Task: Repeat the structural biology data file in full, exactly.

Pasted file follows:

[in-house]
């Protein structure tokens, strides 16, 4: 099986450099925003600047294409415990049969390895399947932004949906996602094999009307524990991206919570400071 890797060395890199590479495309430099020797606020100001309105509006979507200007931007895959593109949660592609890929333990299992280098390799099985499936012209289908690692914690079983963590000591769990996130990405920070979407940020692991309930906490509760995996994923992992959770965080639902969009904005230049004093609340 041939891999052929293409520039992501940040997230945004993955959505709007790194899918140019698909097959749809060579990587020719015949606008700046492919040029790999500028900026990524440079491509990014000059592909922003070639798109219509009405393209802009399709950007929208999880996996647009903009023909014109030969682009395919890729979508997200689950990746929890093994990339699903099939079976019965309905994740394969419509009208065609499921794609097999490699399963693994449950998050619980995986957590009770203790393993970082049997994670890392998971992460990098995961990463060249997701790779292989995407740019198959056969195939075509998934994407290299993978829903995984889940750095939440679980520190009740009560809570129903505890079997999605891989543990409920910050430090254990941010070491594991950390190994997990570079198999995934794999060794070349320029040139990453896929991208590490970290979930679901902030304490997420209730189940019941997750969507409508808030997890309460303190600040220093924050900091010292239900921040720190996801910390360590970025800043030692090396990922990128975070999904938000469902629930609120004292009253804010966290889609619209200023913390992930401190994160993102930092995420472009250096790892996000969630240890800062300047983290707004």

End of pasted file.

[in-house]
């Protein structure tokens, strides 16, 4: 099986450099925003600047294409415990049969390895399947932004949906996602094999009307524990991206919570400071 890797060395890199590479495309430099020797606020100001309105509006979507200007931007895959593109949660592609890929333990299992280098390799099985499936012209289908690692914690079983963590000591769990996130990405920070979407940020692991309930906490509760995996994923992992959770965080639902969009904005230049004093609340 041939891999052929293409520039992501940040997230945004993955959505709007790194899918140019698909097959749809060579990587020719015949606008700046492919040029790999500028900026990524440079491509990014000059592909922003070639798109219509009405393209802009399709950007929208999880996996647009903009023909014109030969682009395919890729979508997200689950990746929890093994990339699903099939079976019965309905994740394969419509009208065609499921794609097999490699399963693994449950998050619980995986957590009770203790393993970082049997994670890392998971992460990098995961990463060249997701790779292989995407740019198959056969195939075509998934994407290299993978829903995984889940750095939440679980520190009740009560809570129903505890079997999605891989543990409920910050430090254990941010070491594991950390190994997990570079198999995934794999060794070349320029040139990453896929991208590490970290979930679901902030304490997420209730189940019941997750969507409508808030997890309460303190600040220093924050900091010292239900921040720190996801910390360590970025800043030692090396990922990128975070999904938000469902629930609120004292009253804010966290889609619209200023913390992930401190994160993102930092995420472009250096790892996000969630240890800062300047983290707004």